Africa Top10 News

1Kenyan Hospital Opens Human Milk Bank

Kenya’s first human milk bank has opened at Pumwani Maternity Hospital. The process of establishment of human milk banking in Kenya started in 2016. It was spearheaded by the NGO PATH, in partnership with APHRC and Kenya’s Ministry of Health, among other partners. It was rolled out in two phases. During phase one we assessed people’s perceptions and acceptability of using donated human milk. We also looked at how feasible it would be to set a bank up. The results were encouraging. About 90% of participants were positive about it, 80% would donate their breast milk, and about 60% indicated that they would allow their children to be fed with donated human milk.

SOURCES: AFRICA.COM

2The Role of the Media in Ethiopia

One of Ethiopia’s most prominent journalists publishes his weekly paper with a staff of just four. The country has imprisoned U.S.-educated Eskinder Nega multiple times, most recently for six years. But under Prime Minister Abiy Ahmed’s government, he and some dozen other jailed journalists have been released and are free to write. His new weekly Ethiopis takes a strident tone, especially against the city administration and activists from Ethiopia’s Oromo ethnic group, newly empowered by their fellow Oromo, Abiy. He sees his paper and his activism as part of his long struggle for democracy. Others see it as a danger to Ethiopia’s delicate political state and as part of a wave of news outlets that are taking sides and worsening tensions in the country’s many conflicts.In the 2019 World Press Freedom Index compiled by Reporters Without Borders, Ethi­o­pia rose 40 places, from 150 out of 180 countries to 110 — the biggest improvement this year in any country.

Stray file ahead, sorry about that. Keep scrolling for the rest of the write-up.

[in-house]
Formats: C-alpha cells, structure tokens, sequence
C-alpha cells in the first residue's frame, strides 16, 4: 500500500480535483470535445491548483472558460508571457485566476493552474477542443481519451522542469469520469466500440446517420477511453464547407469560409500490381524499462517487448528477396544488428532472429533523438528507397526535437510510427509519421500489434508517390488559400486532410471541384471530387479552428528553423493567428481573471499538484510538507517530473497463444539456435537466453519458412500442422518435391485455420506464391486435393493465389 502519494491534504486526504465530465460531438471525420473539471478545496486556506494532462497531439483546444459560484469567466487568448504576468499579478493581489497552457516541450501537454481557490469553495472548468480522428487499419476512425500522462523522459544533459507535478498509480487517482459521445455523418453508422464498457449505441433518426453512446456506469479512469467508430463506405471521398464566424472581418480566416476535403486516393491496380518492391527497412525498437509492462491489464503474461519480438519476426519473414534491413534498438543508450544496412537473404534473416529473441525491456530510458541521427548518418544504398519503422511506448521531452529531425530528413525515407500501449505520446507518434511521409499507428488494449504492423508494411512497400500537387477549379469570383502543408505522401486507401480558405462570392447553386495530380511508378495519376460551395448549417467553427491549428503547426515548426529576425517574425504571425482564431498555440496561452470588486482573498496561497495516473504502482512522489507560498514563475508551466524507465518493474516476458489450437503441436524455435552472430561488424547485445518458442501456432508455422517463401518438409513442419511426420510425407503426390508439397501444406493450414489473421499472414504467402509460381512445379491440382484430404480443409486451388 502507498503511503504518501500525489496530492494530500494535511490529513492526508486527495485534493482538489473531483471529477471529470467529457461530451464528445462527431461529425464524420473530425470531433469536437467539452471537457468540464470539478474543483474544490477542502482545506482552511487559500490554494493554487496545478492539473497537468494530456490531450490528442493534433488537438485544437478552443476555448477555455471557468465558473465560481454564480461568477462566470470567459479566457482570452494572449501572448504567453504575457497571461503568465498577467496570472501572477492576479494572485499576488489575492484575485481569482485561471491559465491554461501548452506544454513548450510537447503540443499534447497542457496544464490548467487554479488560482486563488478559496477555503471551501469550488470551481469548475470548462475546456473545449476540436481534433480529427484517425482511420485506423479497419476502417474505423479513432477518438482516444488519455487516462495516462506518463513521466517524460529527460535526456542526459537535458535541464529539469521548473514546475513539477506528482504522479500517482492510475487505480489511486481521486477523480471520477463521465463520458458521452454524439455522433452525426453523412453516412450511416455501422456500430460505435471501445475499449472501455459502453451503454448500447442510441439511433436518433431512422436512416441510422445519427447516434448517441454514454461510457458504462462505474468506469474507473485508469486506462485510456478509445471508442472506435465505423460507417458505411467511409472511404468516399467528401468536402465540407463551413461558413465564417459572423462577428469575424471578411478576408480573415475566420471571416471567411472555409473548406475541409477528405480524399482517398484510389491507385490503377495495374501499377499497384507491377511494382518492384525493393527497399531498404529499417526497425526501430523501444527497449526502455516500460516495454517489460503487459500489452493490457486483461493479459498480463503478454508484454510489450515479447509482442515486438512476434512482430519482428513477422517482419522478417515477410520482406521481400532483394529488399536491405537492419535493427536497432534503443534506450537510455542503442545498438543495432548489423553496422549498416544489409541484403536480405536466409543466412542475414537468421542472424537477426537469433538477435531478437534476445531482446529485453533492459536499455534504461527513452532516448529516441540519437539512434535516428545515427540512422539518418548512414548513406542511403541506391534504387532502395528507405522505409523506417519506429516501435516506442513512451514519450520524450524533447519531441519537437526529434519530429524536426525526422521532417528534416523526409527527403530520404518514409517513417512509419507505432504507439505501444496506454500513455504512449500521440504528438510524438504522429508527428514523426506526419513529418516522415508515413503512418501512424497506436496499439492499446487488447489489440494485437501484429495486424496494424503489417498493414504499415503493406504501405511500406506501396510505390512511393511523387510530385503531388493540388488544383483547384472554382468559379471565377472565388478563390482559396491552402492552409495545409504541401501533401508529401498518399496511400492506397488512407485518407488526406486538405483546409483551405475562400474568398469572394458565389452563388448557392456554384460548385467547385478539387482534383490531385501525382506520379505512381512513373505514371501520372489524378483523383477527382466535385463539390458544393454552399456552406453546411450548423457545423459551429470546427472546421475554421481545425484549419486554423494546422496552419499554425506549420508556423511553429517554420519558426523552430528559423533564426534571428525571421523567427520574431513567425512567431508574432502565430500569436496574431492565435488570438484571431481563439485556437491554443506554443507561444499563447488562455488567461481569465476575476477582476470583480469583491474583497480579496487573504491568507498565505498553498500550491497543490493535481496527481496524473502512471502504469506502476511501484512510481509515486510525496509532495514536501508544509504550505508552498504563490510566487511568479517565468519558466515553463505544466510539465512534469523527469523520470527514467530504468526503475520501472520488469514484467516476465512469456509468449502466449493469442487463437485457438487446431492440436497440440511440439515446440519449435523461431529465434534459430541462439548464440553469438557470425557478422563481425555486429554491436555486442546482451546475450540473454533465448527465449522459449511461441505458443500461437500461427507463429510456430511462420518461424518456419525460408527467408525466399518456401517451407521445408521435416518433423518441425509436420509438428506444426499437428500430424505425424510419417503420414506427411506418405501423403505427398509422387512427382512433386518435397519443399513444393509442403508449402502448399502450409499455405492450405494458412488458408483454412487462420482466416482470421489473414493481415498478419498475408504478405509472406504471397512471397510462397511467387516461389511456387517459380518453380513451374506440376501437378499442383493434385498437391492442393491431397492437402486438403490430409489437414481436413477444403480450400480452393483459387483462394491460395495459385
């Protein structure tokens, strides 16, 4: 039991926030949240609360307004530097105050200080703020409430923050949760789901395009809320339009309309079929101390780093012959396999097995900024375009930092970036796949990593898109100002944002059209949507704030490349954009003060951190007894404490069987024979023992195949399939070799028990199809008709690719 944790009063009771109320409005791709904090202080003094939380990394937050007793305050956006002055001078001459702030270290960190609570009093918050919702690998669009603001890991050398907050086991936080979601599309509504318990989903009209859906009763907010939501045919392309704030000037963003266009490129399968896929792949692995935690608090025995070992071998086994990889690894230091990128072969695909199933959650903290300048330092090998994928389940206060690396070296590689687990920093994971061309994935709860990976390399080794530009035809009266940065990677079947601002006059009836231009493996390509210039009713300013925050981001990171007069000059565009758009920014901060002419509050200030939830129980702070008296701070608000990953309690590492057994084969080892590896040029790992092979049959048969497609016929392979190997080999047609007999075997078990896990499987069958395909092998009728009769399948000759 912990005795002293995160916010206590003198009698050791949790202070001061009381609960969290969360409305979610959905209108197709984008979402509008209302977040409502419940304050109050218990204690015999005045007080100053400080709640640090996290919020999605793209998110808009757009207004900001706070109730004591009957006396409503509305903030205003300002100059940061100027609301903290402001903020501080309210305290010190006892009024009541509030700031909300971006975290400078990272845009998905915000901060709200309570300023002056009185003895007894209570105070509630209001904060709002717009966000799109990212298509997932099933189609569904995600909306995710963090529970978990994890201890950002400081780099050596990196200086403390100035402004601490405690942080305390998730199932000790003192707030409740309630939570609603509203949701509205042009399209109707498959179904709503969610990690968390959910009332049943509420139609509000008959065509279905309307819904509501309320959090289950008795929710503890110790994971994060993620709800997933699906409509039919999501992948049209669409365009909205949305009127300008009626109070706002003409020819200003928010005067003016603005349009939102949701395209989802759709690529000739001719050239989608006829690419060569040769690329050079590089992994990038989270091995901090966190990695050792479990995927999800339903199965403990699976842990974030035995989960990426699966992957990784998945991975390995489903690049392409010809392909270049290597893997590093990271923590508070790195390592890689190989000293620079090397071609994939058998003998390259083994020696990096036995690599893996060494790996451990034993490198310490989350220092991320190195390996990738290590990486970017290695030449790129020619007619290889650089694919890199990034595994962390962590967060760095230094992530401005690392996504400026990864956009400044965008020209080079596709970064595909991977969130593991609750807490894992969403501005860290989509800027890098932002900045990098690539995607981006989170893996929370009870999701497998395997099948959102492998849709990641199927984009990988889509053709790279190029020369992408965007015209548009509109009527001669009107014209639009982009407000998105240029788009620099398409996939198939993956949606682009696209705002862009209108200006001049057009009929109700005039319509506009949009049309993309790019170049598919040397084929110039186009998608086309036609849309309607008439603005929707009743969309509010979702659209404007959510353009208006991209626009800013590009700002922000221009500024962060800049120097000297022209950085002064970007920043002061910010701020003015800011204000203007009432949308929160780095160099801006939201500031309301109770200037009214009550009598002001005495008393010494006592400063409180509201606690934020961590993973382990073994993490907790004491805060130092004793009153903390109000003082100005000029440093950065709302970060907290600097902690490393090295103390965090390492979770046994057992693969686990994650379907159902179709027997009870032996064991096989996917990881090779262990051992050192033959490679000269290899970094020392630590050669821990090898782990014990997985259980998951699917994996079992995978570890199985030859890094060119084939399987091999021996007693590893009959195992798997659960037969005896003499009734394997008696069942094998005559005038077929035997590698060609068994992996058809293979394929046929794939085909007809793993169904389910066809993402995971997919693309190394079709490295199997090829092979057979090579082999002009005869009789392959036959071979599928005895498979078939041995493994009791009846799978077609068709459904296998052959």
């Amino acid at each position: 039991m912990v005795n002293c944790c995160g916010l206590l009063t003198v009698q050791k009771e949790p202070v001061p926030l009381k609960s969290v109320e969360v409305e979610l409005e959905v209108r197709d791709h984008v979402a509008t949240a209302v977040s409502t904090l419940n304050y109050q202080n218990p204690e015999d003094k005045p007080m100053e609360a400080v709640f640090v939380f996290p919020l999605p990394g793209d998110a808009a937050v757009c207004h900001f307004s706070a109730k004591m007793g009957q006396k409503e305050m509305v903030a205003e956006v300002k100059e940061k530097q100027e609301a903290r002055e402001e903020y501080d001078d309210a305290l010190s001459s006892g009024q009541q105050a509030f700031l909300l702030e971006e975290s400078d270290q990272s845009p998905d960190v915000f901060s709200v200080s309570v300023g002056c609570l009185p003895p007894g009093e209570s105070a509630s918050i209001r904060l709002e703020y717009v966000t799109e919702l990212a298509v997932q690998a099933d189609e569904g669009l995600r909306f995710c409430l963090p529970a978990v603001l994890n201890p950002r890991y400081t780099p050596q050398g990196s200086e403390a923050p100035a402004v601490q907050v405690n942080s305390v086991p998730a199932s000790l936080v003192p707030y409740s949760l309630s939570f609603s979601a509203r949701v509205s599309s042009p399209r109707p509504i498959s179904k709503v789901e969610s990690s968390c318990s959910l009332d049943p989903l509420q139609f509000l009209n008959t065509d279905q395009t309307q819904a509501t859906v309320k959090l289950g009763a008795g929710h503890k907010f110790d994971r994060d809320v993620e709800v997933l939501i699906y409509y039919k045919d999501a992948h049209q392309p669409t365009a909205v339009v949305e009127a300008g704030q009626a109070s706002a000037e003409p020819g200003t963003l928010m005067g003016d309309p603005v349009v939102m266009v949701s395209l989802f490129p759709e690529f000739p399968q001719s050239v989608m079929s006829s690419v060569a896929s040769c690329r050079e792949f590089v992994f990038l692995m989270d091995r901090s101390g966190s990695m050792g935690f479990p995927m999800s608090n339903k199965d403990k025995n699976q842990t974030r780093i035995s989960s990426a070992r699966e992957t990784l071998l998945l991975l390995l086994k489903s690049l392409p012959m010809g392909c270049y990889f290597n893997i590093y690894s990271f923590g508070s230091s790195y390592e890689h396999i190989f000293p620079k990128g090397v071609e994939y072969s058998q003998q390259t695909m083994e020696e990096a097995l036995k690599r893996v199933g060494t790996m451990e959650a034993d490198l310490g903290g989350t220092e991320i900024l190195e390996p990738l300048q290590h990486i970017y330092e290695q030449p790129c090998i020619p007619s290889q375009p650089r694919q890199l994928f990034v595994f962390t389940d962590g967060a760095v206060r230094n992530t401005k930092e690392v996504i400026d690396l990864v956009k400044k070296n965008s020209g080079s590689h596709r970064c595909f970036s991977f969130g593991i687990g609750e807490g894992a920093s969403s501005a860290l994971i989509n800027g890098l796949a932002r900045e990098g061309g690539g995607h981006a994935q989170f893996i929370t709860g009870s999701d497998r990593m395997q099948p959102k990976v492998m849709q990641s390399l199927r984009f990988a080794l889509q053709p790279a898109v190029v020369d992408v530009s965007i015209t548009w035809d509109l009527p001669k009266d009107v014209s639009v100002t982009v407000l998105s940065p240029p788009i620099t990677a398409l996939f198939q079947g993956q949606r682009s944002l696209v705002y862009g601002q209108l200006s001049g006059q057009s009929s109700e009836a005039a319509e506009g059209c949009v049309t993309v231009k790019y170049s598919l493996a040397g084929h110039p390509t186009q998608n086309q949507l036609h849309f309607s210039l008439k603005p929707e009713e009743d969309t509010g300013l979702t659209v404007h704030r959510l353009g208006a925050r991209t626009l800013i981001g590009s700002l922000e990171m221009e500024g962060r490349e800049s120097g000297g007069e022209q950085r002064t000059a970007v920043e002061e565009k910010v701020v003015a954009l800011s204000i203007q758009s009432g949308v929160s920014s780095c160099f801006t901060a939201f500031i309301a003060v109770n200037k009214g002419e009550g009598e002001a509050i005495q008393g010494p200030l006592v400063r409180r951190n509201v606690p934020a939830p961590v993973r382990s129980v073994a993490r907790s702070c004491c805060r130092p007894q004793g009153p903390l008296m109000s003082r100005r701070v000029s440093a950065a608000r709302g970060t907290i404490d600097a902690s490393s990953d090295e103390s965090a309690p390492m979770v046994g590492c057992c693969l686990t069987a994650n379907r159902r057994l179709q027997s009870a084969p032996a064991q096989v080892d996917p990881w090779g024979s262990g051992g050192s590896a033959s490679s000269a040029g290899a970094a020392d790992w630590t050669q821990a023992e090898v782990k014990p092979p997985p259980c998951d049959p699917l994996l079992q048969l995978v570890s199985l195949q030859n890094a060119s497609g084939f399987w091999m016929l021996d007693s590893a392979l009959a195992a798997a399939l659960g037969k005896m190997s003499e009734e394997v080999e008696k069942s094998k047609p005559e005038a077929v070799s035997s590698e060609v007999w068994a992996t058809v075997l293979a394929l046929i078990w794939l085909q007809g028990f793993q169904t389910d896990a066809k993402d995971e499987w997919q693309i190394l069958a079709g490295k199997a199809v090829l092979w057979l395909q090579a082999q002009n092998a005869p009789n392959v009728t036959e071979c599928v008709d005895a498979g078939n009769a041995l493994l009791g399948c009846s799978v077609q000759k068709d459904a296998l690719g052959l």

SOURCES: WASHINGTON POST

3Egyptians Vote on Keeping their President Longer

Citizens are voting in a three-day referendum on proposed constitutional amendments that could see President Abdel Fattah el-Sisi’s rule extended to 2030. Amnesty International said the proposed constitutional amendments would “facilitate the authorities’ crackdown on freedom of expression, association and assembly, erode people’s rights, and exacerbate the human rights crisis in the country”. The ballot will also see voters decide on whether an upper parliamentary chamber should be created. Omar Ashour, director of the security studies programme at the Doha Institute, told Al Jazeera the new body would likely work to further serve the interests of the Sisi government. Sisi, 64, was re-elected in March 2018 with more than 97 percent of the vote, in a ballot boycotted by large swaths of the country’s political opposition after several potential candidates dropped out citing intimidation or were arrested.

SOURCES: AL JAZEERA

4A Politically Engaged Sudanese Diaspora Blamed for Revolution